Change Trumps Experience in Iowa
By Jon Cohen and Jennifer Agiesta
The Iowa caucuses are typically low-turnout affairs that are notoriously hard to predict, but this year, pre-election polls accurately captured the underlying dynamics of both parties' contests. Illinois Sen. Barack Obama appealed to a change-oriented Democratic electorate, while former Arkansas governor Mike Huckabee won the GOP race in large part by picking up significant support among evangelicals.
In the NEP entrance poll conducted at a random sample of precincts, 52 percent of Democratic caucusgoers called a candidate's ability to bring about needed change the top quality. Obama trounced the competition on this score, with more than half of "change-voters" supporting him as they entered a caucus. Far fewer, 20 percent, said a candidate's experience was what mattered most to them.
On the GOP side, 60 percent of caucusgoers were evangelical Christians, and they broke heavily for Huckabee, preferring him by more than 2 to 1 over former Massachusetts governor Mitt Romney, who finished second. As in a pre-election Washington Post-ABC News poll two weeks before the caucuses, Huckabee in particular benefited from the support of evangelical women, 57 percent of whom backed his candidacy in the entrance poll.
The top candidate quality among Republican caucusgoers in the poll was someone who "shares my values," with Huckabee winning 44 percent of these voters, Romney 26 percent. Huckabee won among Republicans, but among independents -- who made up just 13 percent of the Iowa GOP electorate but are more of a factor in New Hampshire -- 29 percent supported Texas Rep. Ron Paul, 23 percent Ariz. Sen. John McCain, 19 percent Romney and 17 percent Huckabee.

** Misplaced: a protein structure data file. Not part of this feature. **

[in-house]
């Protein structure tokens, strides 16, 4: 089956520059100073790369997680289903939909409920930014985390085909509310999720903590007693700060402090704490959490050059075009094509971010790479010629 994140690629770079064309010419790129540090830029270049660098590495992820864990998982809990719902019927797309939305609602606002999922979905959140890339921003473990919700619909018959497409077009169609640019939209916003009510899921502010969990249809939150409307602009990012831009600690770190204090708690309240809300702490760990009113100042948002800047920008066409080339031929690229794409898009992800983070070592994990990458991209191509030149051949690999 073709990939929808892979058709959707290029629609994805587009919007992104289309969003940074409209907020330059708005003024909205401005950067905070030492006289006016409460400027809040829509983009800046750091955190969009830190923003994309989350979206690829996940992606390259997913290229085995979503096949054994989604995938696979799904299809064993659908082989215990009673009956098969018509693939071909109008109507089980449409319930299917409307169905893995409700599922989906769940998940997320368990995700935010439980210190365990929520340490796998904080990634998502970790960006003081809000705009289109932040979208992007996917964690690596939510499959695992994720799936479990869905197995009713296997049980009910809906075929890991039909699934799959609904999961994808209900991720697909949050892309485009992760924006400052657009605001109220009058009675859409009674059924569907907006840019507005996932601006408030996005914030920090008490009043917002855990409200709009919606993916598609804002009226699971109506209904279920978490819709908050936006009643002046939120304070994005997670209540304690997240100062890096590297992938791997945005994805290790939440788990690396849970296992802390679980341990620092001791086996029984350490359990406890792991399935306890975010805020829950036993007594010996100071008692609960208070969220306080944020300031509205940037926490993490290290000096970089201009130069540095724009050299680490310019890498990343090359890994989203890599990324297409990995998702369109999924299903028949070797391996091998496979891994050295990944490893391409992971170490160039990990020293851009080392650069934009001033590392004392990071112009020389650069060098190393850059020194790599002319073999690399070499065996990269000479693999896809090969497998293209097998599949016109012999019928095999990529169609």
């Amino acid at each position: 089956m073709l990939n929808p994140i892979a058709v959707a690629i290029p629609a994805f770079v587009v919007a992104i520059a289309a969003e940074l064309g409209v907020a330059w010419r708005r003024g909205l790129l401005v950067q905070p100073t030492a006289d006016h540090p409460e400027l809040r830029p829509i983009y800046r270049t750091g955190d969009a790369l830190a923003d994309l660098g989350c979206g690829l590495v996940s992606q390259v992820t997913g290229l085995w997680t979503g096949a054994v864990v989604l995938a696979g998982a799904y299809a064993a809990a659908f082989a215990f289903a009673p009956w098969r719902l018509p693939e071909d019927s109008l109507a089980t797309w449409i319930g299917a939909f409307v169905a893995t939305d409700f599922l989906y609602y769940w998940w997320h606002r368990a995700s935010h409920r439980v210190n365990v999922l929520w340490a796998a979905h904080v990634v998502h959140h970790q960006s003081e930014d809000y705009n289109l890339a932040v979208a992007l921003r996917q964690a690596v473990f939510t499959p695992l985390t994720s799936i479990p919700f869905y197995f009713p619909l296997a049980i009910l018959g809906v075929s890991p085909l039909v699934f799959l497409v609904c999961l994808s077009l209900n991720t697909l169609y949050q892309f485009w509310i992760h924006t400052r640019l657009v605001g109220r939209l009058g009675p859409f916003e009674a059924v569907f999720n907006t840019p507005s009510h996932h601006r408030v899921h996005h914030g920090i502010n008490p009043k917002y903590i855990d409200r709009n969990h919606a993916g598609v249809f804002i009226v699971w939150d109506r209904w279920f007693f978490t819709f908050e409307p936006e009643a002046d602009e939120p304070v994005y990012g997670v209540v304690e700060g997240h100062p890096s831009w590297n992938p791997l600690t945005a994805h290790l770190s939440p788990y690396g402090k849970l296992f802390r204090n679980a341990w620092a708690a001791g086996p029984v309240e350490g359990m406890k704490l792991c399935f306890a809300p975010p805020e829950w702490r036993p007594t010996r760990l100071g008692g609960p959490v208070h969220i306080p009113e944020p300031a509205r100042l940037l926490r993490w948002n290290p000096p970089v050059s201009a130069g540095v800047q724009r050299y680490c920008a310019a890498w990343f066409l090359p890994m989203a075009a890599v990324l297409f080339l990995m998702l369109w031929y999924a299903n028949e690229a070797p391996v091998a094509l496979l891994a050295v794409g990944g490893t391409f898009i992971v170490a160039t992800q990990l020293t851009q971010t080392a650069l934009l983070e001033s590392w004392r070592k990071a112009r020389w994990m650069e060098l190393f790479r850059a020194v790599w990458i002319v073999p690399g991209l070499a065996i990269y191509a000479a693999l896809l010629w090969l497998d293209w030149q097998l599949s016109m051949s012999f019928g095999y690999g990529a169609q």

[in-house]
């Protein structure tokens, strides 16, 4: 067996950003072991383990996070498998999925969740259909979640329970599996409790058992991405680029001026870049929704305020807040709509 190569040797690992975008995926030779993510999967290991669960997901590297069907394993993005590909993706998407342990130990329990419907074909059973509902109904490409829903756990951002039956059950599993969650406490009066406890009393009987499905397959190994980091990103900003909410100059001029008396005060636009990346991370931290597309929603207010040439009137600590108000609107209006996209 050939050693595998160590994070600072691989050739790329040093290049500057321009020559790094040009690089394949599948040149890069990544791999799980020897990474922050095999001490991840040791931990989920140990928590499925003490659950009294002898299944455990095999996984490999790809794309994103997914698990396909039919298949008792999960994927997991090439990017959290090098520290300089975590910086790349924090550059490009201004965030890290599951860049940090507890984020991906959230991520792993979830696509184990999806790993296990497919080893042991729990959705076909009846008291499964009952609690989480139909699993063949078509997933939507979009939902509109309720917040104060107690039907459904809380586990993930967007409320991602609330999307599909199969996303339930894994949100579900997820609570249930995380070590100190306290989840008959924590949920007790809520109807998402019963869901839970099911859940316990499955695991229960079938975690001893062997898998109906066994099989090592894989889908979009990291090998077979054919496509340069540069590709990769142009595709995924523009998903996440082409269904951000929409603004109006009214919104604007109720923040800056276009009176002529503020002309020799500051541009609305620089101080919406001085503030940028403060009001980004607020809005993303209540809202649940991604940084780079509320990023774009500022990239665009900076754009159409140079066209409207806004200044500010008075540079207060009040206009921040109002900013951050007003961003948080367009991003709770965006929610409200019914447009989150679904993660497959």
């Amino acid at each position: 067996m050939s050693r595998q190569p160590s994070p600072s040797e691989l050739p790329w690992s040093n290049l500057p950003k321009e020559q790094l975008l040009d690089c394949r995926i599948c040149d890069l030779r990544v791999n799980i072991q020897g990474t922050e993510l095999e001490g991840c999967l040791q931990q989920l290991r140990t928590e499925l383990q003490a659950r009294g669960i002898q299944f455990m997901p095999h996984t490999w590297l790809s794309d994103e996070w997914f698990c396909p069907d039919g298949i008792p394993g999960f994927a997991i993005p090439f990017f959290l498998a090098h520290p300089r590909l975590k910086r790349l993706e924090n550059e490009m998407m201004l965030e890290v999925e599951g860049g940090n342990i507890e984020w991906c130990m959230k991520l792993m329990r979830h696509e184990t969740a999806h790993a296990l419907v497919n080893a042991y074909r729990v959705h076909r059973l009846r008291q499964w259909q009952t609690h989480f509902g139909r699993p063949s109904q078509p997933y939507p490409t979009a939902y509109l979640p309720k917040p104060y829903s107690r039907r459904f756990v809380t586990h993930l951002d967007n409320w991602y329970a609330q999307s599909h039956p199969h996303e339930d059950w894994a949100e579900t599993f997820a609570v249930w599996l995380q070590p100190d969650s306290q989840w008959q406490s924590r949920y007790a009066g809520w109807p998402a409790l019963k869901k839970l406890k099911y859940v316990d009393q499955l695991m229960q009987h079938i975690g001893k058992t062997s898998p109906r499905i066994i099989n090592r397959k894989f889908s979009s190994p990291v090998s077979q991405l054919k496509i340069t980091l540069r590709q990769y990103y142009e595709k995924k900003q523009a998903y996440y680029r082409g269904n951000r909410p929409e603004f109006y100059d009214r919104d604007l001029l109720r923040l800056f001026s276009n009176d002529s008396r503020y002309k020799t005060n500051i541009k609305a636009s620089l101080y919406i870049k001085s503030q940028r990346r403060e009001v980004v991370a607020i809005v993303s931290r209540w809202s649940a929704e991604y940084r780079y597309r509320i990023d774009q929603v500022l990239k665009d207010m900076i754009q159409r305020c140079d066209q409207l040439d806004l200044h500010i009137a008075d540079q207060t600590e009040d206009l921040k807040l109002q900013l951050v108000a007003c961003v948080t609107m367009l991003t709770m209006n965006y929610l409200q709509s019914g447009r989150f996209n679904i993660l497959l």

Obama's victory in the first official vote of 2008 came from a large influx of first-time caucusgoers and significant support from political independents. Nearly six in 10 Democratic participants said they had not caucused before, and they preferred Obama by double-digit margins over New York Sen. Hillary Clinton and former North Carolina senator John Edwards. And while Clinton ran about evenly with Obama among Democrats, Obama outpaced both of his main rivals among independents, who made up 20 percent of voters and broke 41 percent for Obama, 23 percent for Edwards and 17 percent for Clinton.
The Illinois senator also benefited from an influx of young voters. Nearly a quarter of Democratic caucusgoers were under 30, up somewhat from 2004, and they overwhelmingly favored Obama, 57 percent to 14 percent for Edwards and 11 percent for Clinton. By contrast, among seniors, 45 percent initially supported Clinton, 22 percent Edwards and 18 percent Obama.
In Iowa, Obama also neutralized Clinton's massive advantage among women in national polls, as Post-ABC and Des Moines Register polls indicated. In the entrance poll, Obama was the top choice among both men and women.
Edison/Mitofsky conducted the entrance poll for the NEP, a consortium of ABC News, AP, CBS News, CNN, Fox News and NBC News. The results have a margin of sampling error of plus or minus four percentage points.
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